rate and the rate of mould powder feed, as well as the spray water flow. Computer control also allows vital casting data to be repeated to other
manufacturing centres (particularly the steelmaking furnaces), allowing their work rates to be adjusted to avoid 'overflow' or 'underrun' of product.
While the large amount of automation helps produce castings with no shrinkage and little segregation, continuous casting is of no use if the metal is not
clean beforehand, or becomes 'dirty' during the casting process. One of the main methods through which hot metal may become dirty is by oxidation,
which occurs rapidly at molten metal temperatures (up to 1700 C); inclusions of gas, slag or undissolved alloys may also be present. To prevent
oxidation, the metal is isolated from the atmosphere as much as possible. To achieve this, exposed metal surfaces are covered by the shrouds, or in the
case of the ladle, tundish and mould, by synthetic slag. In the tundish, any inclusions gas bubbles, other slag or oxides, or undissolved alloys may
also be trapped in the slag layer.
A major problem that may occur in continuous casting is breakout. This is when the thin shell of the strand breaks, allowing the still-molten metal inside
the strand to spill out and foul the machine, requiring a turnaround. Often, breakout is due to too high a withdrawal rate, as the shell has not had the time
to solidify to the required thickness, or the metal is too hot, which means that final solidification takes place well below the straightening rolls and the
strand breaks due to stresses applied during straightening. A breakout can also occur if solidifying steel sticks to the mould surface, causing a tear in the
shell of the strand. If the incoming metal is overheated, it is preferable to stop the caster than to risk a breakout. Additionally, lead contamination of the
metal (caused by counterweights or lead-acid batteries in the initial steel charge) can form a thin film between the mould wall and the steel, inhibiting
heat removal and shell growth and increasing the risk of breakouts.


Continuous casting - Wikipedia, the free encyclopedia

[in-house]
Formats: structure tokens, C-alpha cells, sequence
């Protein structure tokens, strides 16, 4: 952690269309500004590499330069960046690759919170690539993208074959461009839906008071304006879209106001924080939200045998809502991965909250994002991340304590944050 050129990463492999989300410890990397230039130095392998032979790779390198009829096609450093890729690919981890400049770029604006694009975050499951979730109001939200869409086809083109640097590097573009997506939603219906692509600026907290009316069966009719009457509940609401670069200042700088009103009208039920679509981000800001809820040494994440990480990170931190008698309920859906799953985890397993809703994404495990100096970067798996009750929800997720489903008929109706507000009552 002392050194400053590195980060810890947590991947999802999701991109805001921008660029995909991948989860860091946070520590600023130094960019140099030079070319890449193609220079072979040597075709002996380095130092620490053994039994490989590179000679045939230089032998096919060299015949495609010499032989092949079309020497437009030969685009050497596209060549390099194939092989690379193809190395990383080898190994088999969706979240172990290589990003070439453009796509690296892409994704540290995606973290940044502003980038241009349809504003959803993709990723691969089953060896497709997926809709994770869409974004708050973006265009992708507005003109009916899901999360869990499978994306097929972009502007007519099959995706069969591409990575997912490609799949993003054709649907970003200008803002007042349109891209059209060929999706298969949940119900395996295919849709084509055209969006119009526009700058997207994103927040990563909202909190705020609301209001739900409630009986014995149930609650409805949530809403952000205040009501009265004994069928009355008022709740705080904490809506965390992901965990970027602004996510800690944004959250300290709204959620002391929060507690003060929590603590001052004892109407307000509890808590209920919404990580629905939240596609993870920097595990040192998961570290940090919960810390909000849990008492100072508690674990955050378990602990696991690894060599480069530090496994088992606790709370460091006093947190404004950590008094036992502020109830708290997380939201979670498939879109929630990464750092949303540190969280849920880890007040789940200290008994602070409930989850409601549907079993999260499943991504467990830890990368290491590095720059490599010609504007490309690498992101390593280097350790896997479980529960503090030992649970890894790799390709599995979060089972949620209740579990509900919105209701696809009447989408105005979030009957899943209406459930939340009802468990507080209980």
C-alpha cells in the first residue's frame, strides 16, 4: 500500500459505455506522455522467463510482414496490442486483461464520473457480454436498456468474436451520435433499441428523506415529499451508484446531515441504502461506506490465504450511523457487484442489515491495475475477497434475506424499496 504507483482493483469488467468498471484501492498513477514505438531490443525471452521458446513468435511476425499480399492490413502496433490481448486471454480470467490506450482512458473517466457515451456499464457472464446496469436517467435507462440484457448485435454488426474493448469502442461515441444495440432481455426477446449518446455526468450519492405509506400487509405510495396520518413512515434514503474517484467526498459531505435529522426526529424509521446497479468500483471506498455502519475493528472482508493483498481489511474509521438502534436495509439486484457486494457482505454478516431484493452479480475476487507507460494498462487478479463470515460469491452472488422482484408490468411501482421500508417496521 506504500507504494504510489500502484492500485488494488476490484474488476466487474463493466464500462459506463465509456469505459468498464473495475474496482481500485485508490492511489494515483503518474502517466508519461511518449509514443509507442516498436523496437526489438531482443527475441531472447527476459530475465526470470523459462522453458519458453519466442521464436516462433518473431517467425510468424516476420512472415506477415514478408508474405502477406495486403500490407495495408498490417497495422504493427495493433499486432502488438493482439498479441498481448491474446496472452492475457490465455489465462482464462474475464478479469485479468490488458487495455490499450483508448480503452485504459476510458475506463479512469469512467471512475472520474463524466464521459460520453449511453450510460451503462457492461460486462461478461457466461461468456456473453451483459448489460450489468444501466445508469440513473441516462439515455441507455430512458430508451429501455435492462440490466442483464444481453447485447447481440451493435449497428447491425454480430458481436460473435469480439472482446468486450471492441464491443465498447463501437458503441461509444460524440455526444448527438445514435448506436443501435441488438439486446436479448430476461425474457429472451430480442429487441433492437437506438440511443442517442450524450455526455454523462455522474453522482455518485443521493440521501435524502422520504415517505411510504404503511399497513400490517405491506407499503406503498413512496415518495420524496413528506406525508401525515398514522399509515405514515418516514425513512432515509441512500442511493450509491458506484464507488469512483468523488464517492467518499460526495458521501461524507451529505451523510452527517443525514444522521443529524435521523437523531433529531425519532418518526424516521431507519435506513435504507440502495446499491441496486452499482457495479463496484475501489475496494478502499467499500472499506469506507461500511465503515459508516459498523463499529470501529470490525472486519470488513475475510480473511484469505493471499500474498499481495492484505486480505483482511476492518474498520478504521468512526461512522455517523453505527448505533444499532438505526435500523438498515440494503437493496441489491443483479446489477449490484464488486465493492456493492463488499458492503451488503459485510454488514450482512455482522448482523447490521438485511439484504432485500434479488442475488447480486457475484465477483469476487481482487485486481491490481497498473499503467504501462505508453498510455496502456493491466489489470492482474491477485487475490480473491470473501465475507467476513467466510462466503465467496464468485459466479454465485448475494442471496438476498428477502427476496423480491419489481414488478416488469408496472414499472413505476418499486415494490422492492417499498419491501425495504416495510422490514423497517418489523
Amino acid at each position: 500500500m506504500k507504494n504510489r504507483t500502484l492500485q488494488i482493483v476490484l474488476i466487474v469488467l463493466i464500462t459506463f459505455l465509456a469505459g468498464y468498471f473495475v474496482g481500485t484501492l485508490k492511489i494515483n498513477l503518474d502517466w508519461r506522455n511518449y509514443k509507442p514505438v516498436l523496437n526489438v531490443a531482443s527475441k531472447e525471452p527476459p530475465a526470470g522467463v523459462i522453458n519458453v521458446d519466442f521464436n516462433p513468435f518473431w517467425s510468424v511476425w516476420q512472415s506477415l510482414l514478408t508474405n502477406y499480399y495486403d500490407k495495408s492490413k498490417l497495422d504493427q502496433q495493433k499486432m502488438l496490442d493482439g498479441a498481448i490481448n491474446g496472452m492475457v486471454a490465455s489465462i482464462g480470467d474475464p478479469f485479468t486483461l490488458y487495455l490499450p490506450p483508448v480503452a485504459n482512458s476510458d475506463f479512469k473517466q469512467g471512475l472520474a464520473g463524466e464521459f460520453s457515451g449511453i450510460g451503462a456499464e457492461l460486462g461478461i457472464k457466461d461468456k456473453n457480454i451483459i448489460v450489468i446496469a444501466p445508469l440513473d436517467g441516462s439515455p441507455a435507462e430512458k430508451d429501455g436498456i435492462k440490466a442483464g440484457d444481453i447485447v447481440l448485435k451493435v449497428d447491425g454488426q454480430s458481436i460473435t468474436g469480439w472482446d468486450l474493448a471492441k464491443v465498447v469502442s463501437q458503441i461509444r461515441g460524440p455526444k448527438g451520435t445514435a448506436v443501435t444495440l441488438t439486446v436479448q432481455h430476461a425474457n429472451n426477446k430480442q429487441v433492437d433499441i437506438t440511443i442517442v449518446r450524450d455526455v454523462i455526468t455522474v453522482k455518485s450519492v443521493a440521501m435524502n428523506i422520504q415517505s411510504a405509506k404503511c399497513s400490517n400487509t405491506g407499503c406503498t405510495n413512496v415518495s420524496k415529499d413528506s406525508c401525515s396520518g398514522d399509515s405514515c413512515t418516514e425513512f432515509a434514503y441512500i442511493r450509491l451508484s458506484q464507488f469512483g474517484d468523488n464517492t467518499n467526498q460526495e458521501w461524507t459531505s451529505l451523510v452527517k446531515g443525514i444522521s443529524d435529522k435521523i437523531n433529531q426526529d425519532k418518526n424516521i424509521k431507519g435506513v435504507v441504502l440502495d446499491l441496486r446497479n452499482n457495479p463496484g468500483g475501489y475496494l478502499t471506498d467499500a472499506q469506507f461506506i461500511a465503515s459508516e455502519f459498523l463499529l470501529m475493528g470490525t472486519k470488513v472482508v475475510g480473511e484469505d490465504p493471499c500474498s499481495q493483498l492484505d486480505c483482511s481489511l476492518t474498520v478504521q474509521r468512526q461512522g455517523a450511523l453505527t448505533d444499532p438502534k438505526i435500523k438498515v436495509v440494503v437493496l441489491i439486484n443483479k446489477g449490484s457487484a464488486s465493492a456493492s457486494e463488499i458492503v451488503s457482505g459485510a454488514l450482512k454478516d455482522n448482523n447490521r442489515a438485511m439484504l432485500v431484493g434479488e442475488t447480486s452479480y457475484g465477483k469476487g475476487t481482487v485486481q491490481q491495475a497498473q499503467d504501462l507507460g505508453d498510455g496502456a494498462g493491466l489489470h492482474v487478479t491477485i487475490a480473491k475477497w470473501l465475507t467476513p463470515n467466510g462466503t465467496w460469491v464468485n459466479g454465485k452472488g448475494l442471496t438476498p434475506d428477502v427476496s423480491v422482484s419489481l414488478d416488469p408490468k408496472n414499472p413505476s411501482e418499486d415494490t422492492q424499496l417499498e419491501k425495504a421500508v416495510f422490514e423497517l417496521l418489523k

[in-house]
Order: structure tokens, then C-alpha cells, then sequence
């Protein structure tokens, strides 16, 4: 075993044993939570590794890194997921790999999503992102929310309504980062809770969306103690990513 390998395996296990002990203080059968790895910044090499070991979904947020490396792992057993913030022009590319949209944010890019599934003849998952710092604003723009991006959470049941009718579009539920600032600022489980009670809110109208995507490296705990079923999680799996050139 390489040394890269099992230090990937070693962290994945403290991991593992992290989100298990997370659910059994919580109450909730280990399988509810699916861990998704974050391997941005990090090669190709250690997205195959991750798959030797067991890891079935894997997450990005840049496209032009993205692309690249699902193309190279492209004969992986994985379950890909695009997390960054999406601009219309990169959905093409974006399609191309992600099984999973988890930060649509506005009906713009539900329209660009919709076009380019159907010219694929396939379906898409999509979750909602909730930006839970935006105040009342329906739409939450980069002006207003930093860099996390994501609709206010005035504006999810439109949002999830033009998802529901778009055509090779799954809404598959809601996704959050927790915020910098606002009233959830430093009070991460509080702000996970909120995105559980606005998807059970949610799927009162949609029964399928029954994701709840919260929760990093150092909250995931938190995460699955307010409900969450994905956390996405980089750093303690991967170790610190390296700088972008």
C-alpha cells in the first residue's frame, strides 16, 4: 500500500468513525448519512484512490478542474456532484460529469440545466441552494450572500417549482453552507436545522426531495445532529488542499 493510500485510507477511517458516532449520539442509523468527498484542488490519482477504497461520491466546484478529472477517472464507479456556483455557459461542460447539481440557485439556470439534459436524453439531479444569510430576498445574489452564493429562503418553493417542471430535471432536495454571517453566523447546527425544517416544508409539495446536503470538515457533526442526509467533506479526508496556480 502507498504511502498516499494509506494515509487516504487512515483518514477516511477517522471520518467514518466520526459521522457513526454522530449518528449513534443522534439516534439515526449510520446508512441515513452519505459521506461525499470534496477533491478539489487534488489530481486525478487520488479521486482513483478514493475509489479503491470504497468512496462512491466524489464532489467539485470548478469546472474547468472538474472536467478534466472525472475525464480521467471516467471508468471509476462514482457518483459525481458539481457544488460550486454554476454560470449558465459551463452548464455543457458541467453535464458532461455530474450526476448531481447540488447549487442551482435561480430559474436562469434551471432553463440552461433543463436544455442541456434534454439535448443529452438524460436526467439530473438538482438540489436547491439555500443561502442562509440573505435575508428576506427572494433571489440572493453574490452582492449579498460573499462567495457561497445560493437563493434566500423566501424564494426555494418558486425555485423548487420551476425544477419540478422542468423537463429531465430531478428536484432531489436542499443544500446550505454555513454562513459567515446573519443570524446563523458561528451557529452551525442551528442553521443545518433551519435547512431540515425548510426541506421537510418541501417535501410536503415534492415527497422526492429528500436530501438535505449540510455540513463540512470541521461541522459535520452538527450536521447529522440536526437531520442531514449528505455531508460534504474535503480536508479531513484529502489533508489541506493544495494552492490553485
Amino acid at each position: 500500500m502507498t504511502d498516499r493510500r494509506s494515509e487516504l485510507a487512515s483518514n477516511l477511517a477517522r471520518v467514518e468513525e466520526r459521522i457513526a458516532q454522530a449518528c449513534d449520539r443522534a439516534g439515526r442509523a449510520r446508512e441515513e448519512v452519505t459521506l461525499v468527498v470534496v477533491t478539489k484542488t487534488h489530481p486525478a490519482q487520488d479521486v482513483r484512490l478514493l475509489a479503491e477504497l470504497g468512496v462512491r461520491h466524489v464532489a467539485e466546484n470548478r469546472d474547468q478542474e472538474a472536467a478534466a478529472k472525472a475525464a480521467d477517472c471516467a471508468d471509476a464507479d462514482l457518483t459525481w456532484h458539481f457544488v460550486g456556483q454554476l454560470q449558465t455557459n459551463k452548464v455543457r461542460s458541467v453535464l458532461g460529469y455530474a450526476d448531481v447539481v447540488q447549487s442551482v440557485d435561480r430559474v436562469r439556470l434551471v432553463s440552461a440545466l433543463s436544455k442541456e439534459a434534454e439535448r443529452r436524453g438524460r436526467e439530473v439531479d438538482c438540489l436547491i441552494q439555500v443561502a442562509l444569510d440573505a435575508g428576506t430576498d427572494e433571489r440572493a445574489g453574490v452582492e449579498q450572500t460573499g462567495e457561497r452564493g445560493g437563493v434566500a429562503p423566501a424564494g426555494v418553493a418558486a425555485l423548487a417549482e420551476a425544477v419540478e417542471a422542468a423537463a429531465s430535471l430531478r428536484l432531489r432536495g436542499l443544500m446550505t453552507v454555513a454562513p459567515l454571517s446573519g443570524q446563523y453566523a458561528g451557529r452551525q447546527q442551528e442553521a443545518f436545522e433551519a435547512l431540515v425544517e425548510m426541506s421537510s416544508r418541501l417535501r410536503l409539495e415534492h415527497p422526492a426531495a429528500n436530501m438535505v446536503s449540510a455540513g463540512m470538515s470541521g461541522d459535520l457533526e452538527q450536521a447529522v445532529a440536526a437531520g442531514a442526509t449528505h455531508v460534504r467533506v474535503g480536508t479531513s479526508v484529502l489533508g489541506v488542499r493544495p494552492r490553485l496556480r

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Another problem that may occur is a carbon boil oxygen dissolved in the steel reacts with also-present carbon to generate bubbles of carbon
monoxide. As the term boil suggests, this reaction is extremely fast and violent, generating large amounts of hot gas, and is especially dangerous if it
occurs in the confined spaces of a casting machine. Oxygen can be removed through the addition of silicon or aluminium to the steel, which reacts to
form silicon oxide (silica) or aluminium oxide (alumina). However, too much alumina in the steel will clog the casting nozzles and cause the steel to
'choke off'.
Computational fluid dynamics and other fluid flow techniques are being used extensively in the design of new continuous casting operations, especially
in the tundish, to ensure that inclusions and turbulence are removed from the hot metal, yet ensure that all the metal reaches the mould before it cools
too much. Slight adjustments to the flow conditions within the tundish or the mould can mean the difference between high and low rejection rates of the

Starter bar
The starter bar has a free end portion which is flexible for storage and a substantially rigid portion at the end which plugs the mold. The starter bar is
constructed in discrete blocks secured to one side of a planar spine provided in segments and arranged end to end. Adjustable spacers in the form of
tapered blocks are disposed between the blocks of the bar to allow the starter bar to be self-supporting in a curved configuration corresponding to the
casting path. A more flexible spine in the end portion of the starter bar allows the starter bar to be curved to a tighter radius than that of the casting path
while the blocks fan out in an unsupported configuration. A storage ramp is provided to support the flexible end in the stored position.

Direct strip casting

Direct strip casting is a continuous casting process for producing metallic sheet directly from the molten state that minimises the need for substantial
secondary processing.

Mechanical Engineer's Reference Book, 12th Edition. Edited by E.H. Smith. Published by Elsevier, Amsterdam, 1998.
T Frederick Walters, Fundamentals of Manufacturing for Engineers. Taylor & Francis, London, 2001
Section sizes from the Bluescope Steel website ( and from the AISI's website on continuous casting (

External links
Continuous Casting of Steel: Basic Principles (
Continuous casting section at, including fully interactive simulation
Retrieved from ""
Categories: Casting (manufacturing)
This page was last modified on 13 October 2010 at 13:05.